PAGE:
b. 20 June 1931, Larvik, Norway. ‘I have only one tiny little piece of music. That’s all my work,’ composer Arne Nordheim stated, ‘I rewrite it again and again. It’s an obsession in a way.’ From this ‘tiny little piece of music,’ Nordheim has created many forms and explored strange channels, combining instrumental, vocal and electronic resources in unusual, dramatic and fascinating ways.
The young Nordheim was studying organ at the Oslo Conservatory of Music when hearing a performance of Gustav Mahler’s second symphony seduced him to the idea of becoming a composer (although he was to leave the conservatory without the training in compositional craftsmanship that he was looking for). He began creating new music at a time when many were hostile to such experimentation (the Trinity Church in Oslo went as far as to ban works by Györgi Ligeti) and vociferous in their dislike of the music he composed. He became active within composers' organisations, notably chairing the Norwegian Society of Composers and the organization New Music. Recognised as an iconoclastic and controversial figure, he was invited to write about music for Dagbladet, the major newspaper in Norway, via which he ridiculed members of the Norwegian music community who refused to recognise the value of new music.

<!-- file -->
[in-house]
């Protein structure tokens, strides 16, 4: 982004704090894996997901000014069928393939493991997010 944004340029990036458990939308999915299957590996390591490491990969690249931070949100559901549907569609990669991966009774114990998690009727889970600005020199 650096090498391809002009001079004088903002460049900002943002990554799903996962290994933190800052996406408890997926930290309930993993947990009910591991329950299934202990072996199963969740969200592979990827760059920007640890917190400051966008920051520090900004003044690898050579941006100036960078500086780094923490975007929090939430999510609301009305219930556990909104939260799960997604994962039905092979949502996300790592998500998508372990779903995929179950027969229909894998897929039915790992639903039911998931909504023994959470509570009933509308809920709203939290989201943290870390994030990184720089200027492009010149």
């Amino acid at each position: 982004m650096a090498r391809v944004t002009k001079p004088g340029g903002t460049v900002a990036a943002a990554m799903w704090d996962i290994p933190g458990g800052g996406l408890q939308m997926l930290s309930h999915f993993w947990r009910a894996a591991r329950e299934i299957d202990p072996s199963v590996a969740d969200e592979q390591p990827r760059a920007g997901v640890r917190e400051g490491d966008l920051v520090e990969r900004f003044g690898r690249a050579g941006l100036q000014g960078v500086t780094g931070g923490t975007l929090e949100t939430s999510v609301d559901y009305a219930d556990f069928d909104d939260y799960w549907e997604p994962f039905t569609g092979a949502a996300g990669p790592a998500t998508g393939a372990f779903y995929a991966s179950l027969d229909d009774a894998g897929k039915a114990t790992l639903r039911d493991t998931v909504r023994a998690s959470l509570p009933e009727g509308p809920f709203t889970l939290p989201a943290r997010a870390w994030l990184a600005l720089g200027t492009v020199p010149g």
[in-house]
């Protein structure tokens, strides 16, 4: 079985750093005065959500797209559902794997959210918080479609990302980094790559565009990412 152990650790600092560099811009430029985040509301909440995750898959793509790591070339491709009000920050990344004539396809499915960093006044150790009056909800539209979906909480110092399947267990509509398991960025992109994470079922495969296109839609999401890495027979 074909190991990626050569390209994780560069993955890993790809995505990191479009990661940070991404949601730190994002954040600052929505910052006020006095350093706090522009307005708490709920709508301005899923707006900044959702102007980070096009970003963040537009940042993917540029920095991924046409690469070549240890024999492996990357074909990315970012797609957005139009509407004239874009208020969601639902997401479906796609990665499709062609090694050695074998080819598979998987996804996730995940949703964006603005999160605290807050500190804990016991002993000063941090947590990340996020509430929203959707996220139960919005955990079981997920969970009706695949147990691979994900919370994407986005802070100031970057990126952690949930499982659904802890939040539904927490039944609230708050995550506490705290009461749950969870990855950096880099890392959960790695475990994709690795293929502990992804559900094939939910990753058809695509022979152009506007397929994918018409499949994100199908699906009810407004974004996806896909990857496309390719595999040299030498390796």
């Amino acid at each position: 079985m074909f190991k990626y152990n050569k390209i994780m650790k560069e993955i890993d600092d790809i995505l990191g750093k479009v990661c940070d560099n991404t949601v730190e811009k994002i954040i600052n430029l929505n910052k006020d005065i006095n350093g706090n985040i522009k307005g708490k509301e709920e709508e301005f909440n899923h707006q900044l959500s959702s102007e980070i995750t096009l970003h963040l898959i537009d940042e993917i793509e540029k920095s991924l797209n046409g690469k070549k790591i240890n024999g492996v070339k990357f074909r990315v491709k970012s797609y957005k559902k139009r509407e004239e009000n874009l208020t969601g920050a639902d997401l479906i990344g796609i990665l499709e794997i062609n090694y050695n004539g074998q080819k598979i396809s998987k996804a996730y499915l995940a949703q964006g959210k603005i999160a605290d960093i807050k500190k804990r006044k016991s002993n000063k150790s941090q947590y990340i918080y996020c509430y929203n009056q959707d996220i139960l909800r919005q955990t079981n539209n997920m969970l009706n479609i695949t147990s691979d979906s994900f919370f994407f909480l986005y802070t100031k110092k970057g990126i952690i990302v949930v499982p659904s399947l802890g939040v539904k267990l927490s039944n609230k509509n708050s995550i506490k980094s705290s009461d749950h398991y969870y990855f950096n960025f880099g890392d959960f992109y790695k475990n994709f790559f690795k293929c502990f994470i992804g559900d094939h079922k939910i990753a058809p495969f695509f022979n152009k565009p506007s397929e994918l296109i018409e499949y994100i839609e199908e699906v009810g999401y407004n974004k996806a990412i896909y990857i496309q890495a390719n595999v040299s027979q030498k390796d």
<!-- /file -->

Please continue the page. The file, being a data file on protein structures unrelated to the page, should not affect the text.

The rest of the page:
Rejecting Norway’s folklorist history, Nordheim was inextricably linked with the arrival of musical modernism in his home country. Working with a Steinway piano, a small synthesizer and ‘electric pencil sharpener,’ his work includes a piece incorporating poems in German by Rilke and Biblical text in Hebrew and scored for soprano, cello, mixed chorus and orchestra (Wirklicher Wald). He wrote for saxophonist, pianist, drummer, and for jazz vocalist Karin Krog and taped sounds that include German machine guns and a Norwegian toilet (Solar Plexus). Nordheim set Italian poems by Salvatore Quasimodo to music scored for orchestra and magnetic tape (Epitaffio), composed music for trombone and tape inspired by Lewis Carroll, and constructed a piece for violin with electronic delay written for an exhibition of paintings by Paul Klee. Solitaire featured Nordheim’s transformations of a human voice reading words by 19th century French poet Charles Baudelaire, while for the Lillehammer Winter Olympics in 1994 he envisaged a global concert broadcast to and from five continents via satellite. Such practices and methodologies attracted younger Norwegian musicians such as Helge Sten (aka Deathprod) and Geir Jenssen (aka Biosphere), who reworked material from Electric for the remix album Nordheim Transformed, in honour of his 70th birthday.
Given his subversive musical history, it must have been with great irony that Nordheim received his home - the Grotten or Grotto - from Norway’s government in recognition of his outstanding artistic achievements.